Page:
The scammers on the internet are relentless and do not hesitate to use current tragic events to achieve their goals.
The recent disaster of the flight could not escape their trap AirAsia QZ8501 as it is the first issue in news agencies all over the world.
It has been a matter of time until cybercriminals have benefited from the publicity of the matter to deceive users in order to direct them to dangerous websites.
A message is being released today on Facebook and claims to show plans to crash AirAsia's airplane.
The fake video will take you to bergkids [.] Com / qz8501, a Facebook-like page.
Beyond that, even if the user does not realize that it is a scam and at the same time still wants to watch the video, the only available option is to click play the video.
The bogus website will encourage the user to share this video on Facebook and then redirect it to a next fake YouTube-like site. The second fake page is urvashi [.] Altervista [.] Org / video / vid [.] Php
And in this case, the only clickable spot is the supposed play of the video, which asks you to share it on Facebook.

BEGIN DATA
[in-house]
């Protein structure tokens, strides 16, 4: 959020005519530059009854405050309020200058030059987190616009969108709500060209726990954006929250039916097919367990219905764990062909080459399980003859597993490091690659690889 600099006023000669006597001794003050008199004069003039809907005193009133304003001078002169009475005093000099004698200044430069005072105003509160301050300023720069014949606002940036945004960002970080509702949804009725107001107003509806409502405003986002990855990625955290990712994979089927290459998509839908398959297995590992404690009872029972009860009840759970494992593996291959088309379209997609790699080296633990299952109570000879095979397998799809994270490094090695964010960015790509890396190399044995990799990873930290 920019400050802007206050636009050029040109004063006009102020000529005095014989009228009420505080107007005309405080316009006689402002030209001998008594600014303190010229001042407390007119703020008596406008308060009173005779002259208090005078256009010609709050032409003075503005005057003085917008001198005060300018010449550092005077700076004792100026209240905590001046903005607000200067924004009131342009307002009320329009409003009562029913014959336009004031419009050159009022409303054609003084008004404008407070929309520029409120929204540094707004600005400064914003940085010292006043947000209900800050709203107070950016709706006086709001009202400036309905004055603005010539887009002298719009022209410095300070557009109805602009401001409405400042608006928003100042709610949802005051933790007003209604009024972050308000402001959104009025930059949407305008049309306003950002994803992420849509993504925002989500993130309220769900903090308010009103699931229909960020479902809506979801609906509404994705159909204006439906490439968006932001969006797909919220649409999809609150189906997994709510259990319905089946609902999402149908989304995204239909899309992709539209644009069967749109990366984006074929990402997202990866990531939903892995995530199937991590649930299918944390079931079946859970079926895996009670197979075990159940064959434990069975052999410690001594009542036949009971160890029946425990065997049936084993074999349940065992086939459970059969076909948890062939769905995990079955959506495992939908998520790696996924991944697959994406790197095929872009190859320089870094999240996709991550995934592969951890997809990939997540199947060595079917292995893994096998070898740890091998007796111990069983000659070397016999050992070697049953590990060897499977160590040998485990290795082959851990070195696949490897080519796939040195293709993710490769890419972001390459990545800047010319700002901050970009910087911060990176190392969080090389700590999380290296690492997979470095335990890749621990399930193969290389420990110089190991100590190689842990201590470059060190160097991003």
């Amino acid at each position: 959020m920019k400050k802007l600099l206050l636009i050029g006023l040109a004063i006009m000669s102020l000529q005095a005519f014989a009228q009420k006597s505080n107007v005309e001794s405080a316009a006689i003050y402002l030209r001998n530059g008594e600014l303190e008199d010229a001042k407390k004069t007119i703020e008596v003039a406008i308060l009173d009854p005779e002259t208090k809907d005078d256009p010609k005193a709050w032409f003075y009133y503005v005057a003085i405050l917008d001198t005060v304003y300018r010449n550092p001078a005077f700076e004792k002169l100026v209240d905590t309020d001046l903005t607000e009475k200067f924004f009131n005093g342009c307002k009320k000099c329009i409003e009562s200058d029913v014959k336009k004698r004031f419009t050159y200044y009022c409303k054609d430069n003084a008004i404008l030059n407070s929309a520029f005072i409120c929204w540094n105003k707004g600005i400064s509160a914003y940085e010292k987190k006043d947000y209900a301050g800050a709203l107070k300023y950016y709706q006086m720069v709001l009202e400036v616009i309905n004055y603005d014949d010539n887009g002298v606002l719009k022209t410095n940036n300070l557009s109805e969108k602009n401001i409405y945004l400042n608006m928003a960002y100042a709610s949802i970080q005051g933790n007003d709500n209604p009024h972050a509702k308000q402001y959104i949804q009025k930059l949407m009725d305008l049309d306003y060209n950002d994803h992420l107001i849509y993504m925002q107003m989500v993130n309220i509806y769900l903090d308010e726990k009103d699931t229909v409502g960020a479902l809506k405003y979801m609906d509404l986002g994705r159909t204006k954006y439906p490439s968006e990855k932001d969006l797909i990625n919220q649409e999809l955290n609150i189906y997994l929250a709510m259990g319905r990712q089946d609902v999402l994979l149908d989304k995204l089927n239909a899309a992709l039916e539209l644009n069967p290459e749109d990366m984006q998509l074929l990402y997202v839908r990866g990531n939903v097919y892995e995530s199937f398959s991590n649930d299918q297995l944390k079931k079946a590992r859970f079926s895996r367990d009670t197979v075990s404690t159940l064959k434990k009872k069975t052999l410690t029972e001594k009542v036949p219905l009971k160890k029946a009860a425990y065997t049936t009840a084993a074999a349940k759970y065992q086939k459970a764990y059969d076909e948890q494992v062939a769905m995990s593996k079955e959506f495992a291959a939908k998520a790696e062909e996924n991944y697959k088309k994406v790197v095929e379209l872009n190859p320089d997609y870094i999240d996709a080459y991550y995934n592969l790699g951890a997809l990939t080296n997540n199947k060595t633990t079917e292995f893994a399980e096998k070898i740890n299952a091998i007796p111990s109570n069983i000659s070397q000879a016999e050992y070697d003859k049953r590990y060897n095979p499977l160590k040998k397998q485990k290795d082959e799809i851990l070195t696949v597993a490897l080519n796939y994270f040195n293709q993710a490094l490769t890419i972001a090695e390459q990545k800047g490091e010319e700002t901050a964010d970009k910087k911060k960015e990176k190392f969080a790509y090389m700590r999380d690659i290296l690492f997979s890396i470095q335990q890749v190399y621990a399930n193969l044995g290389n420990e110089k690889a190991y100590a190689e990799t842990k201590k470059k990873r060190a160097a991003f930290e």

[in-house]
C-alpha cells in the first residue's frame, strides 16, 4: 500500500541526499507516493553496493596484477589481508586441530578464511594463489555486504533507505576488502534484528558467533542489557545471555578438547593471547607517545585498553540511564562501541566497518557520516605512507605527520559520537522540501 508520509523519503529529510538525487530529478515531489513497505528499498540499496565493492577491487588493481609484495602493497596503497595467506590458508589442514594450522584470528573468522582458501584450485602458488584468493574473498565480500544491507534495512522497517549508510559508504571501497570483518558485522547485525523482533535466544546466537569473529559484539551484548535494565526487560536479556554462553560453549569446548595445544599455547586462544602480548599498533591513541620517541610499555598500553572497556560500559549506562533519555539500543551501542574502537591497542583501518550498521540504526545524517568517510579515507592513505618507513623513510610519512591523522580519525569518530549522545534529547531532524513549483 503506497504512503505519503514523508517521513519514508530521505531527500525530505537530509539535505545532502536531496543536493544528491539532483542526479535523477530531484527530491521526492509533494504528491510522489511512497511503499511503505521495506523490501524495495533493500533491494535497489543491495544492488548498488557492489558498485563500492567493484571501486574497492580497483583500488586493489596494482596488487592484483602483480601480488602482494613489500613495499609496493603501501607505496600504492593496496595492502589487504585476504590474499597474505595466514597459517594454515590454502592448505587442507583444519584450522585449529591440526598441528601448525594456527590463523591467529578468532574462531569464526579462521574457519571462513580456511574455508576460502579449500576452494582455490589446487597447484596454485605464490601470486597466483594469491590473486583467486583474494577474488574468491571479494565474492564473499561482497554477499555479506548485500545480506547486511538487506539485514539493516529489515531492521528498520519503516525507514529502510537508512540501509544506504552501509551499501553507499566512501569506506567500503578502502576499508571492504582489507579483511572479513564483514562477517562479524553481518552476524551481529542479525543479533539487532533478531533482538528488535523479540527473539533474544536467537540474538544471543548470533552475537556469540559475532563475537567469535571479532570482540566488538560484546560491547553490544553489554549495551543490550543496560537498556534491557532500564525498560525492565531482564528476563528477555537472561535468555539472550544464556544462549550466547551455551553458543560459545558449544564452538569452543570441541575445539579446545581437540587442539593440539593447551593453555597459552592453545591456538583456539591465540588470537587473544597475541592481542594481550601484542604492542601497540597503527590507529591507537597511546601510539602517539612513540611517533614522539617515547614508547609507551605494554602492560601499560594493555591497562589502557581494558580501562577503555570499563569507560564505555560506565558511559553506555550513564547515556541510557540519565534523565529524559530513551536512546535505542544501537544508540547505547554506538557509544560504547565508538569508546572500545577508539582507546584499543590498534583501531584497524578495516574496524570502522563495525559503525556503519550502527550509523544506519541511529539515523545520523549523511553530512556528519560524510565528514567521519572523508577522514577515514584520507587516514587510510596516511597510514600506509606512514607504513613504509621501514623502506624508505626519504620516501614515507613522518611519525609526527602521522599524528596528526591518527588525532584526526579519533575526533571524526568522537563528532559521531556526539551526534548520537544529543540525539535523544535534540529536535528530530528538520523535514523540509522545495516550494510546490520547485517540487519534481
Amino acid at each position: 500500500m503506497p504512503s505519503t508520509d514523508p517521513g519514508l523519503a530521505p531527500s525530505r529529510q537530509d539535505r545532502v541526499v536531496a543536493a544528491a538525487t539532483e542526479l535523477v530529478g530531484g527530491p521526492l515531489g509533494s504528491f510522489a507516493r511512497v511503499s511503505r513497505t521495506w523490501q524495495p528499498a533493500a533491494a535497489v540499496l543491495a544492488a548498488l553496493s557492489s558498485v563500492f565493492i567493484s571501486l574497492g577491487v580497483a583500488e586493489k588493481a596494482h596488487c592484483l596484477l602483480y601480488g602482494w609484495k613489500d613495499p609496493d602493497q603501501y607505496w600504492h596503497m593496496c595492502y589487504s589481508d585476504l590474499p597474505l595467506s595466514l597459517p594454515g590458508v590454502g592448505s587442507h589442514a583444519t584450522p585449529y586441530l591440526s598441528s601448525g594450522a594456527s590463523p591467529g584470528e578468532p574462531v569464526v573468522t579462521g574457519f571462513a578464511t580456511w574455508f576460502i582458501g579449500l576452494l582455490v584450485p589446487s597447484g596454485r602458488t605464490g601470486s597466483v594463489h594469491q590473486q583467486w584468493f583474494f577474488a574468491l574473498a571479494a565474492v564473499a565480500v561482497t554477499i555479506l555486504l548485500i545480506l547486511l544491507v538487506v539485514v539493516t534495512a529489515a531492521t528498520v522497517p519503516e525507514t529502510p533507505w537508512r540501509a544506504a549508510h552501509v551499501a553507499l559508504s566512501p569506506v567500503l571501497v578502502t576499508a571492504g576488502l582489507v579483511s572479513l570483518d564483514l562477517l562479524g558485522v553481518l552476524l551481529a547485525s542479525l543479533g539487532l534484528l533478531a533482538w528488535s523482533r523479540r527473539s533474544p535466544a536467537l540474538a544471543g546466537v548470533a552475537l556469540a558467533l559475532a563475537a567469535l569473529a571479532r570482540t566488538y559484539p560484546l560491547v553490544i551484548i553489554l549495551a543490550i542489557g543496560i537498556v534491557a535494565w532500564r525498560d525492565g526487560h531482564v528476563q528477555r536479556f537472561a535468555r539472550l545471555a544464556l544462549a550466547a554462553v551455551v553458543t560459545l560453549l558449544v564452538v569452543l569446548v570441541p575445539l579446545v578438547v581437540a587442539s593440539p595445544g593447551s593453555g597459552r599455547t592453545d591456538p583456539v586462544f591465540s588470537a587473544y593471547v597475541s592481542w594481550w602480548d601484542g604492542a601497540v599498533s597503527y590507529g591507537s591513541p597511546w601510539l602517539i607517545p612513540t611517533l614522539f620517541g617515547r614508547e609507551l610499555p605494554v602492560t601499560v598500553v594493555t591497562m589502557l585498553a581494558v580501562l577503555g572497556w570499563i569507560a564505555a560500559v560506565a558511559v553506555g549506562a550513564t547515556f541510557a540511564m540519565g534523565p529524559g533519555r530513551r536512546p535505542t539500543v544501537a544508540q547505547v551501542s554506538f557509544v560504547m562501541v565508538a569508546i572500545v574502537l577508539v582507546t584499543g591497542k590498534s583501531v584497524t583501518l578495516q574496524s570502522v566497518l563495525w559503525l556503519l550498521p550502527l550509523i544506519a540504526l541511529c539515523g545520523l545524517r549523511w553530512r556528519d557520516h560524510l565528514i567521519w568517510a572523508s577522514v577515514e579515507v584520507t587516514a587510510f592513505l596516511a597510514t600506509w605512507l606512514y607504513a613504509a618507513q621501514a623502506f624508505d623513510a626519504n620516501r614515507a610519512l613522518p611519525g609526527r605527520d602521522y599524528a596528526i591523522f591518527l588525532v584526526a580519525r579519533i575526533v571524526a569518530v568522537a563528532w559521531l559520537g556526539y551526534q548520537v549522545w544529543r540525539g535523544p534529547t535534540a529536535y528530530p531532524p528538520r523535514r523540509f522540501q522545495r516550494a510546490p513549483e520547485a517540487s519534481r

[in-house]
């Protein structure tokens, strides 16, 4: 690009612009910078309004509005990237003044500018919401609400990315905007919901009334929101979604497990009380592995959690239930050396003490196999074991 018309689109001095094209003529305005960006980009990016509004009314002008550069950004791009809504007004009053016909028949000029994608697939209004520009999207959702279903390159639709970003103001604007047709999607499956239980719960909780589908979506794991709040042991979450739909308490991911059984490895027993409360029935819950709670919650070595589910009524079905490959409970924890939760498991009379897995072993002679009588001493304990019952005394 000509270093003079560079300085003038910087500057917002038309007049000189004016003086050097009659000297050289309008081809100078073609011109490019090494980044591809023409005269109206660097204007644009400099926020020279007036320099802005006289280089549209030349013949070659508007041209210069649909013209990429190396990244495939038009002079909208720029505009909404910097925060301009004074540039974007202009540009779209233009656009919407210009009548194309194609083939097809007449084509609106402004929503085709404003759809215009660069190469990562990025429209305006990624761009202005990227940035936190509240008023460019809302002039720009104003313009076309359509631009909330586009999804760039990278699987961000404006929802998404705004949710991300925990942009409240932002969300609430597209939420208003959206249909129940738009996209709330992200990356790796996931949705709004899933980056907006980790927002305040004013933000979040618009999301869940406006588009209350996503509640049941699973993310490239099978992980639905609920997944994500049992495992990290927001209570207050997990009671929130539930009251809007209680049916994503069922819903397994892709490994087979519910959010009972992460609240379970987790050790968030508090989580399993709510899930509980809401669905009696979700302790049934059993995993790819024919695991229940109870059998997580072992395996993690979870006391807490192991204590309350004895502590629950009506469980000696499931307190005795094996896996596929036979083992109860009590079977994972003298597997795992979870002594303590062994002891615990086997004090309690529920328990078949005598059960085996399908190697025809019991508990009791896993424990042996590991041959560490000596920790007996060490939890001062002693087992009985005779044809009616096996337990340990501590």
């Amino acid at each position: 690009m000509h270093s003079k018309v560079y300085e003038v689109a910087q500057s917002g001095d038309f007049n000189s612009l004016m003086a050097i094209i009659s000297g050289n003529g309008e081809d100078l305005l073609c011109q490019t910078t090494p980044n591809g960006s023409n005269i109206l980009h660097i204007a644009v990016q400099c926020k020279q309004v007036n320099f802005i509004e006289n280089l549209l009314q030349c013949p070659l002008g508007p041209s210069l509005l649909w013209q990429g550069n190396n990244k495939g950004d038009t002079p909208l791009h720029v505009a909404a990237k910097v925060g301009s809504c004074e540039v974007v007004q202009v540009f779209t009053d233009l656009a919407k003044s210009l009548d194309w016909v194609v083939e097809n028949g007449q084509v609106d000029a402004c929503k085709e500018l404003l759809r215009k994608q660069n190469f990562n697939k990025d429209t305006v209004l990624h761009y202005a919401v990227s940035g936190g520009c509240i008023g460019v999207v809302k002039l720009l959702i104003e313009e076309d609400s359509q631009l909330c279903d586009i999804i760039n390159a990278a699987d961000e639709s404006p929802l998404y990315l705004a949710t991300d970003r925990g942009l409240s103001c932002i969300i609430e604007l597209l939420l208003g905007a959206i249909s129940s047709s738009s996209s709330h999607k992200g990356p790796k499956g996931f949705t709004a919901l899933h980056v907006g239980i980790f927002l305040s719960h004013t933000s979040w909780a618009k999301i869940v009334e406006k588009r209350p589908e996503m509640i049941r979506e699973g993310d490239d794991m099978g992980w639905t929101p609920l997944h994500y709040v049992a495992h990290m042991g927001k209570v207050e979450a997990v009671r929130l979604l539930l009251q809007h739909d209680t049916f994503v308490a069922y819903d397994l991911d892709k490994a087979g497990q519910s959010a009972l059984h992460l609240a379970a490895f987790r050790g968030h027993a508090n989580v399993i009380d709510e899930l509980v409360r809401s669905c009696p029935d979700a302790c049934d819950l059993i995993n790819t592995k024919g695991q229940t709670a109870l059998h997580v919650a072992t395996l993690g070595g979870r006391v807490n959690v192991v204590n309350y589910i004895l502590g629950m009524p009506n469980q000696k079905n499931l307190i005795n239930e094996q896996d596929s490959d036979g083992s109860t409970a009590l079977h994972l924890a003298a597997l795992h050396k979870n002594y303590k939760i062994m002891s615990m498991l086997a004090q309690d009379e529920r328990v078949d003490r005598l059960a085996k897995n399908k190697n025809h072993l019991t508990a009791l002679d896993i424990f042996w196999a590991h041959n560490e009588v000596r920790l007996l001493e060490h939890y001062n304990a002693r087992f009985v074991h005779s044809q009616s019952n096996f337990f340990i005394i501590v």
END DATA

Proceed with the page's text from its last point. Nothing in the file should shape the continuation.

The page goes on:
For a user who always likes to take a closer look at the websites he enters, he will see that he can not access the comment section, either describing what one has to do to watch the video or displaying false responses from people who seem to have already seen the video.
In most cases, all these answers and comments are just a picture and a click on any point of it has no response.
Its purpose is to attract the power victim to share fraud with his friends. The site, after the second click, redirects you to a list of addresses where it will again ask you to share it etc etc ..
Christopher Boyd from Malwarebytes says that the ultimate goal of deception is for the victim to complete the entire path of the false pages for which scammers will be paid.
All of the above may seem to you a zero risk, but often scammers use the same tactic to collect personal information (email address, phone number) from the victim.